Note from Nick: We’ll be running content from our friends over at the International Academy of Film and Television in Los Angeles on CHUD, hopefully sharing some new voices and opinions and eventually creating a conduit from the Sewer there and back again. If you’re in Los Angeles and pondering films school, find them at


Is Dialogue Really Necessary?
by Michael Chasin


Film is a visual medium.

Should you question that, simply remember the last time you muted your TV and were able to – quite easily – follow the story.

That is the power of visuals.

So…is dialog really necessary?

While visuals move the story forward, what we only see on screen – only goes so far.

Arnold’s bulging bicep aiming a smoking Uzi was enough to entertain in Brooklyn and Bangkok and Buenos Aires and Brussels.  But did it move us…did we really care?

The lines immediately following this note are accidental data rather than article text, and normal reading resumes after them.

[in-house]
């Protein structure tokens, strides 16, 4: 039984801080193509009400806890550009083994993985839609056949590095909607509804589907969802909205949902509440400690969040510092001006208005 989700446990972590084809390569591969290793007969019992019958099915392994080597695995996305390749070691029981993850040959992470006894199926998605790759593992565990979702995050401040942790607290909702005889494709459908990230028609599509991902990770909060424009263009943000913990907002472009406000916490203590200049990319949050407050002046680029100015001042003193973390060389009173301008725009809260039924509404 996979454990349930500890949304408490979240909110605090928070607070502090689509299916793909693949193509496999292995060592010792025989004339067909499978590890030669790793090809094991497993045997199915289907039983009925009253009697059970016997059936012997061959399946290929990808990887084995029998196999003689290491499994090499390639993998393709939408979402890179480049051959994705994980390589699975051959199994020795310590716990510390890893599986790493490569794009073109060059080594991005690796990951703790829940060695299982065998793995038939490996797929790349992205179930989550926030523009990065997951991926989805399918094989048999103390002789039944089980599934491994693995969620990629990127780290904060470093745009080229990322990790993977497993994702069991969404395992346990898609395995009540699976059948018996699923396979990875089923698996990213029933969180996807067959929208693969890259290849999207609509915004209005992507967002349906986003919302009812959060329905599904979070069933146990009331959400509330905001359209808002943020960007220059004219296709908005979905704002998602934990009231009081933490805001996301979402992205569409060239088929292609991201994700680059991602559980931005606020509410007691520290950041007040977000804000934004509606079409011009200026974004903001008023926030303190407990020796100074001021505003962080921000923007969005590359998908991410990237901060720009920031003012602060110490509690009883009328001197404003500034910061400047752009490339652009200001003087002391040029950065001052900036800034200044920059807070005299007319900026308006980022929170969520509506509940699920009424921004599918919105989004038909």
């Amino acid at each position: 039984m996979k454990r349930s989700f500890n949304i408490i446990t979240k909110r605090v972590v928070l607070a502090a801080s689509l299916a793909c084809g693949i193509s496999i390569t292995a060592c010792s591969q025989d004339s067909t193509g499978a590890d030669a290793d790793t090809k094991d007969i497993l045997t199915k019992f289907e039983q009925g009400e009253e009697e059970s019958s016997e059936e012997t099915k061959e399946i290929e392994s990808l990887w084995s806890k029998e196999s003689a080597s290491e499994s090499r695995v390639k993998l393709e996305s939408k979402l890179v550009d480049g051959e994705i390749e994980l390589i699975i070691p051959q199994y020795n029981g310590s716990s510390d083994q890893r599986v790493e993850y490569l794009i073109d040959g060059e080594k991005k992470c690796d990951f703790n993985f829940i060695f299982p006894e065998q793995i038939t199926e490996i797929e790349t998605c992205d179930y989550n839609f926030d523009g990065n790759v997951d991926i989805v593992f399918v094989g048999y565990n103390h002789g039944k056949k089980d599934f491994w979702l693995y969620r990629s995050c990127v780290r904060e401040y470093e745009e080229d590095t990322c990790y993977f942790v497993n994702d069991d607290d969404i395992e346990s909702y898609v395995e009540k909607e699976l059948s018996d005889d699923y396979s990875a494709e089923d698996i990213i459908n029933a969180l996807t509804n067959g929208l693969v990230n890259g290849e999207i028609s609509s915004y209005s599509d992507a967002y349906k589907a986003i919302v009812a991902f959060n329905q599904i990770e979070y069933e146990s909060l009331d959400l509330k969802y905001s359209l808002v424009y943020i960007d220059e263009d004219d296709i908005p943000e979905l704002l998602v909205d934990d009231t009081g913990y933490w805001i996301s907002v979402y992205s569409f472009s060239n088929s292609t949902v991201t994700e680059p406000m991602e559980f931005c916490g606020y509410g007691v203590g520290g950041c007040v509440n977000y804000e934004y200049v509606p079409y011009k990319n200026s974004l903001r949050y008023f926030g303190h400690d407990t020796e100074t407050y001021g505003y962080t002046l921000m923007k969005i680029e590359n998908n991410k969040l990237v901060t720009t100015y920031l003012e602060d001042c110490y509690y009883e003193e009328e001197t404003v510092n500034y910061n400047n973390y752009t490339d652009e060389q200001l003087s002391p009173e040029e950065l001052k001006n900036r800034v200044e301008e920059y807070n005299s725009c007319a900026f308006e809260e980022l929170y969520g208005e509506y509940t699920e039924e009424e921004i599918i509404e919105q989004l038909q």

The key in both entertaining and emotionally engaging an audience is when the audience genuinely cares about the hero.

One of the best ways to help an audience care is to inform them of what’s inside the hero’s heart – something that cannot be easily seen on the screen.

Rocky was about the fight, but it was Rocky’s heart that made us root for him, such as his admission to Adrian, You know how I said that stuff on TV didn’t bother me none…it did.

This was an important part of Rocky’s heart could not be conveyed in visuals alone.

The Shawshank Redemption can certainly be followed visually, but unless Andy tells Red that hope is a good thing, we would not know this resides deep in his heart.

Understanding Andy in this way made us truly care about him, which then made his triumph so emotionally satisfying for us.

So dialog is necessary, and important, and should be used, in telling an emotionally engaging story.

Listen for it at a theater near you.

Michael Chasin is a Screenwriting Mentor at IAFT-Miami.